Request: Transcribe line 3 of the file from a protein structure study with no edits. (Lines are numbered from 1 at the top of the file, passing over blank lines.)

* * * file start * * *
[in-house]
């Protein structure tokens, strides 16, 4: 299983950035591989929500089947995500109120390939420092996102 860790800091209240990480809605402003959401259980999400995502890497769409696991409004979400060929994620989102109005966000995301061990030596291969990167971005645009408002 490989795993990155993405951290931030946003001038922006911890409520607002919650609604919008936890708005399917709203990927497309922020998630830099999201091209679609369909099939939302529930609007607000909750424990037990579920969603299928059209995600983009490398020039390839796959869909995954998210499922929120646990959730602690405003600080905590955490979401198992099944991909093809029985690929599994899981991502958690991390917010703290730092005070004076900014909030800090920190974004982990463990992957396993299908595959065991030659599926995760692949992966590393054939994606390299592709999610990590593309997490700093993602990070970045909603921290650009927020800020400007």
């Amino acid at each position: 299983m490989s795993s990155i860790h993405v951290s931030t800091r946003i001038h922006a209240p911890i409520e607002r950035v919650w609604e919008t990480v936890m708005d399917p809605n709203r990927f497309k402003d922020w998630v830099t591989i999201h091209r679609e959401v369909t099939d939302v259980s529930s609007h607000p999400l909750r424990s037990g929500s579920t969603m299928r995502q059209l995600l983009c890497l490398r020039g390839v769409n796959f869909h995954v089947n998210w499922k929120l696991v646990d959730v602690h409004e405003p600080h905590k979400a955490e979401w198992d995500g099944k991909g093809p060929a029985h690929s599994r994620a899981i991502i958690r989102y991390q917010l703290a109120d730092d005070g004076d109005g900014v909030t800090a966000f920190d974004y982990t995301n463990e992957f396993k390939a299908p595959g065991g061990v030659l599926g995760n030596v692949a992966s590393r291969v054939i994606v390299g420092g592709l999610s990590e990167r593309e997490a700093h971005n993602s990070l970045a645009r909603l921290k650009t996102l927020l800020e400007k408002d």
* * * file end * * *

């Amino acid at each position: 299983m490989s795993s990155i860790h993405v951290s931030t800091r946003i001038h922006a209240p911890i409520e607002r950035v919650w609604e919008t990480v936890m708005d399917p809605n709203r990927f497309k402003d922020w998630v830099t591989i999201h091209r679609e959401v369909t099939d939302v259980s529930s609007h607000p999400l909750r424990s037990g929500s579920t969603m299928r995502q059209l995600l983009c890497l490398r020039g390839v769409n796959f869909h995954v089947n998210w499922k929120l696991v646990d959730v602690h409004e405003p600080h905590k979400a955490e979401w198992d995500g099944k991909g093809p060929a029985h690929s599994r994620a899981i991502i958690r989102y991390q917010l703290a109120d730092d005070g004076d109005g900014v909030t800090a966000f920190d974004y982990t995301n463990e992957f396993k390939a299908p595959g065991g061990v030659l599926g995760n030596v692949a992966s590393r291969v054939i994606v390299g420092g592709l999610s990590e990167r593309e997490a700093h971005n993602s990070l970045a645009r909603l921290k650009t996102l927020l800020e400007k408002d």